Q: Some employees still haven’t been notified of the status of their telework agreements; how close are we to having everybody notified?
A: Once the appropriate Vice President signs the telecommuting agreement, the employee will receive an automatic confirmation email. If an employee has not received such an email, the employee should first follow up and inquire with their immediate supervisors.
Q: Why are hourly intermittent employees ineligible for CPAL?
A: Per the direction from the Chancellor’s Office employees without a time base, such as retired annuitants, intermittent hourly and immediate pay employees are not eligible for CPA. No reason was provided.
Q: What early retirement incentives are planned at HSU during the current budget crisis?
A: Currently no definitive early retirement packages have been identified, however, HSU HR is investigating the extent of the campus’ capacity and authority to make decisions in this area. When HSU administration determines what early retirement packages can be offered to HSU employees, this topic, as required by article 21.39 of the Contract 2017-20, the University will notify CSUEU “and, upon written request from the Union, meet and confer regarding said availability.”
Q: Will employee evaluations still take place this year?
A: Yes, employee evaluations will be conducted as usual. The time-period covered by the evaluations will be May 1, 2019 - May 1, 2020. Fully signed evaluations are due in HR by May 31, 2020. The appropriate administrator will create a draft of an employee’s evaluation and send it to the employee. Once they agree on the final version of the evaluation, the appropriate administrator will enter it into Adobe Sign, which will be used for signatures this year due to COVID-19 related document-circulating challenges. HR department recognizes the importance of the in-person conversations that take place during employee evaluations. Therefore, future years’ evaluations will require wet signatures as they have in the past. For more information on this year’s evaluations follow this link.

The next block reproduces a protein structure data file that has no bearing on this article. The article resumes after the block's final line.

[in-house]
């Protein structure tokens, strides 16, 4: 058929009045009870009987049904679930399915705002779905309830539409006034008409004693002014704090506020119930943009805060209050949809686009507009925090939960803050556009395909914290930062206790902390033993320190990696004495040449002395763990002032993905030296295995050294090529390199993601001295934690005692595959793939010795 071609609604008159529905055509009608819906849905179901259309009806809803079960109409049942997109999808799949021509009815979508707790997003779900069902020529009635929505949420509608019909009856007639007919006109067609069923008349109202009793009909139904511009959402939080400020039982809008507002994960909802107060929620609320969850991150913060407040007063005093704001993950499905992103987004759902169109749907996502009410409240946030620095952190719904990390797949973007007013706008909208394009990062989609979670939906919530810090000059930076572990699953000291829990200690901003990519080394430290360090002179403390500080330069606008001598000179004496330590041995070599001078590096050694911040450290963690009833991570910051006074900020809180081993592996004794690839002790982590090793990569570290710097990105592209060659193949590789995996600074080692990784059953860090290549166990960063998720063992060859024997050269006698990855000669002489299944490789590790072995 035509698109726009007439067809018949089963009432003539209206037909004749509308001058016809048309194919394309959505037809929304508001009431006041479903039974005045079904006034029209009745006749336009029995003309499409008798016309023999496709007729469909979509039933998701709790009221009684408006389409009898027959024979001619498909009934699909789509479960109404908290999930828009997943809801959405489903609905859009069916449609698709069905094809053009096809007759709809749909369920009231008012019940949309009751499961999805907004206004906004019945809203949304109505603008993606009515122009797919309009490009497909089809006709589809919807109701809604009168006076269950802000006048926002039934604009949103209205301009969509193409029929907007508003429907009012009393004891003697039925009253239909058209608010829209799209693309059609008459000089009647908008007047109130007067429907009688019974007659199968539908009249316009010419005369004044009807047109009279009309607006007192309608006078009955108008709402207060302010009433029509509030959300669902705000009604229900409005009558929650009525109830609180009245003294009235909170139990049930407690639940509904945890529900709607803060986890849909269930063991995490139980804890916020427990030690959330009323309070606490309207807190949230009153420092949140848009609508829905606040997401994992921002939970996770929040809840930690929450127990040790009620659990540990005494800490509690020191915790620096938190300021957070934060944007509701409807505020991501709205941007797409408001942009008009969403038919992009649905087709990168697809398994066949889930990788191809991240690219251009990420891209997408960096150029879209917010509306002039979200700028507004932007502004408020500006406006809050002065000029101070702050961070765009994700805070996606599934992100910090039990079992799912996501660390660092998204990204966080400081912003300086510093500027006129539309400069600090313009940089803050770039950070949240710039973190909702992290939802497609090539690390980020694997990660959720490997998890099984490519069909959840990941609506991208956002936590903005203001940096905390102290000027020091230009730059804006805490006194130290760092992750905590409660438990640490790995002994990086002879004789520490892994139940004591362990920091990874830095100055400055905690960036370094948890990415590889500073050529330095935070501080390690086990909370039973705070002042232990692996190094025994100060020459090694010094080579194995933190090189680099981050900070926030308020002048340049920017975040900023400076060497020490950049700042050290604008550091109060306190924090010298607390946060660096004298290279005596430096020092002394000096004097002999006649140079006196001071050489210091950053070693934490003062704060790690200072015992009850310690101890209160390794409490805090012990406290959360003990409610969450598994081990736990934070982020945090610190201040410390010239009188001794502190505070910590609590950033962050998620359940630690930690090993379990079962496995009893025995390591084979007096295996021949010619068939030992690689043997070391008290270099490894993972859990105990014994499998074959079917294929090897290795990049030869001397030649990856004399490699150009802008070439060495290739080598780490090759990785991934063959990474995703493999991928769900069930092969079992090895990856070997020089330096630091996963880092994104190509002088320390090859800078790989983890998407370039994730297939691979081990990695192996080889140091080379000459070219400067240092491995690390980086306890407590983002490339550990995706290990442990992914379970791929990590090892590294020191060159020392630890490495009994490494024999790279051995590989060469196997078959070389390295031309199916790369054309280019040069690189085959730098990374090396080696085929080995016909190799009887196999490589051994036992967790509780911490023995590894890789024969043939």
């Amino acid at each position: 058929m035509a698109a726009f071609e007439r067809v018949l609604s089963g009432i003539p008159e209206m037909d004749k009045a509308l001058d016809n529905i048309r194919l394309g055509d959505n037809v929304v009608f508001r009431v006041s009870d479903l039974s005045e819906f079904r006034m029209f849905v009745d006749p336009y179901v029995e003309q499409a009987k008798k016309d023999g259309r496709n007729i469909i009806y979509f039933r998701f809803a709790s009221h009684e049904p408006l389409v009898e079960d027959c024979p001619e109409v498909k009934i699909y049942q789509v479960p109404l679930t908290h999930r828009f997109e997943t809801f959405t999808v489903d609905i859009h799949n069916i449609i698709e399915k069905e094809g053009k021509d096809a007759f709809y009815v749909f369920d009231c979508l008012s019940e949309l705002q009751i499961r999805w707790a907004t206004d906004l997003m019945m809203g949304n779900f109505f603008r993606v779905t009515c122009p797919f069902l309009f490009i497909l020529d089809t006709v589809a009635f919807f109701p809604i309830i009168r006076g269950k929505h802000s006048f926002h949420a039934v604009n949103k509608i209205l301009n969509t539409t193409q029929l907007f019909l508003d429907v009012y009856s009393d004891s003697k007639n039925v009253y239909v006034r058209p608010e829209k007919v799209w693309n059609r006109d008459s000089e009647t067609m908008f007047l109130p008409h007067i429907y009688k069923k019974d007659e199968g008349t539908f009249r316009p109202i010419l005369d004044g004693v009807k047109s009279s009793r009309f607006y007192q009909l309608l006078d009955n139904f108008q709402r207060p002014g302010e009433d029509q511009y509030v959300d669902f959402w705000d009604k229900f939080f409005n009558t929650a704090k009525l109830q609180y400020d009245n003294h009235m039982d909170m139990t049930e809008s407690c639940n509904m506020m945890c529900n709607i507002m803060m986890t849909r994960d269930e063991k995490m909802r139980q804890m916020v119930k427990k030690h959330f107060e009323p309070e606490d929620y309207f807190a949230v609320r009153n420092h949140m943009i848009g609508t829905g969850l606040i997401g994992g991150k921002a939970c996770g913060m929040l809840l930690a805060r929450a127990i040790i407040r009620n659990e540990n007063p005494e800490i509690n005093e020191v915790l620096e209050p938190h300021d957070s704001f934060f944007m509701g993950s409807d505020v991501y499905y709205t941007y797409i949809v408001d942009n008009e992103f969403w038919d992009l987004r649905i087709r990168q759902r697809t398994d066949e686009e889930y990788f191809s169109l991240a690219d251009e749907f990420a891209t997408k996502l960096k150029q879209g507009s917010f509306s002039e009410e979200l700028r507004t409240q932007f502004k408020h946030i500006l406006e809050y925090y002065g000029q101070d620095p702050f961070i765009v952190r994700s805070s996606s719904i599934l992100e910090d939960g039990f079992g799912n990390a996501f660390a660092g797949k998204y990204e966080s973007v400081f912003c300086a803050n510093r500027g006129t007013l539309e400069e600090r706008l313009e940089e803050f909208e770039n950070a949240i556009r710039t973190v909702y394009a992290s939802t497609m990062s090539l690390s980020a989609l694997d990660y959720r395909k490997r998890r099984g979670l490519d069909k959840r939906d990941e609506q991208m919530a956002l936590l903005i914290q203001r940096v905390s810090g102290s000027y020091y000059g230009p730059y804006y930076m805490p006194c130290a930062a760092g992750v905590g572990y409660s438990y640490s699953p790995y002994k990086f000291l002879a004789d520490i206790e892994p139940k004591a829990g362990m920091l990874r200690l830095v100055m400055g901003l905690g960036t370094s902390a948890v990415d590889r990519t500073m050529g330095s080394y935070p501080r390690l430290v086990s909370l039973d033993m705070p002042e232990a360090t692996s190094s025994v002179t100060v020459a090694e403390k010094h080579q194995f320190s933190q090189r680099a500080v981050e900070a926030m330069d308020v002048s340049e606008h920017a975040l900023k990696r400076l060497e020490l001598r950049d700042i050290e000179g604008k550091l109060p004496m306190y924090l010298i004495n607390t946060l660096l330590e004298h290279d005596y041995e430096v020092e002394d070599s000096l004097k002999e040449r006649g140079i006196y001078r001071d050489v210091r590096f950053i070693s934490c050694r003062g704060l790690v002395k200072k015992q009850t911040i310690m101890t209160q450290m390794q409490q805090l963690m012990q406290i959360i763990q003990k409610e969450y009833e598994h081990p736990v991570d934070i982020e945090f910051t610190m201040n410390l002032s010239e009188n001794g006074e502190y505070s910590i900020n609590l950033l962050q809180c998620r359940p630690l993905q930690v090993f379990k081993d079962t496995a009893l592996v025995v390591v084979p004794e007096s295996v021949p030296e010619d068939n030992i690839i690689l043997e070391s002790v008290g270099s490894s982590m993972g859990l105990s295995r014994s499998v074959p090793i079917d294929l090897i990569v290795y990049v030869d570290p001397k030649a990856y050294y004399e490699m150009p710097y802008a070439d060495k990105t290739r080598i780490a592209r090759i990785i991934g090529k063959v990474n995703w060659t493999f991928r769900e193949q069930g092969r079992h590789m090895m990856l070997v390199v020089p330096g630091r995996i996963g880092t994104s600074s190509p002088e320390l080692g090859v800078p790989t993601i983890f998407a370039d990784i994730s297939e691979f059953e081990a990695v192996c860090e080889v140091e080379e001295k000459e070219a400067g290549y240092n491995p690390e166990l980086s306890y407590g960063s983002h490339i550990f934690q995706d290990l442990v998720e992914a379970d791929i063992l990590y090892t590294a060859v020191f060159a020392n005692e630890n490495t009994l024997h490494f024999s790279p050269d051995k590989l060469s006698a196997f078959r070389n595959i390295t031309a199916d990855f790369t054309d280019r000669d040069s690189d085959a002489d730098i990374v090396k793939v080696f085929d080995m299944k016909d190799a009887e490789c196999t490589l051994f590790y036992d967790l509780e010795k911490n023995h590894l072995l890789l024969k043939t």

Q: What is the status of the reclassification and IRP requests that have been in the queue and are past the contractually agreed upon timeframes?
A: There are currently 2 reclassification requests older than 180 days and 9 IRP requests that are older than 90 days. The HR department is working on addressing these requests and looking for creative ways to make up the time lost due to COVID-19 emergency activities. The HR department assures us that the process and criteria for review of these requests have not changed and that all requests are being given the same consideration as they did prior to the outbreak of the virus. Additionally, the HR department assures us that regardless of how long the review of these requests takes, the employees whose requests have been approved will receive pay retroactive to the 1st day of the month following the receipt of the request.
Q: Can we be asked to keep track of what we do so that our supervisor can "justify" our position after this is over?
A: Your supervisor can give you work directives that may involve requesting an accounting of your work. You should comply with the work assignments issued by your supervisor.
However, you do not need to “justify” your position. If you are a permanent employee you have a contractual right to your job (classification) including your salary and time base.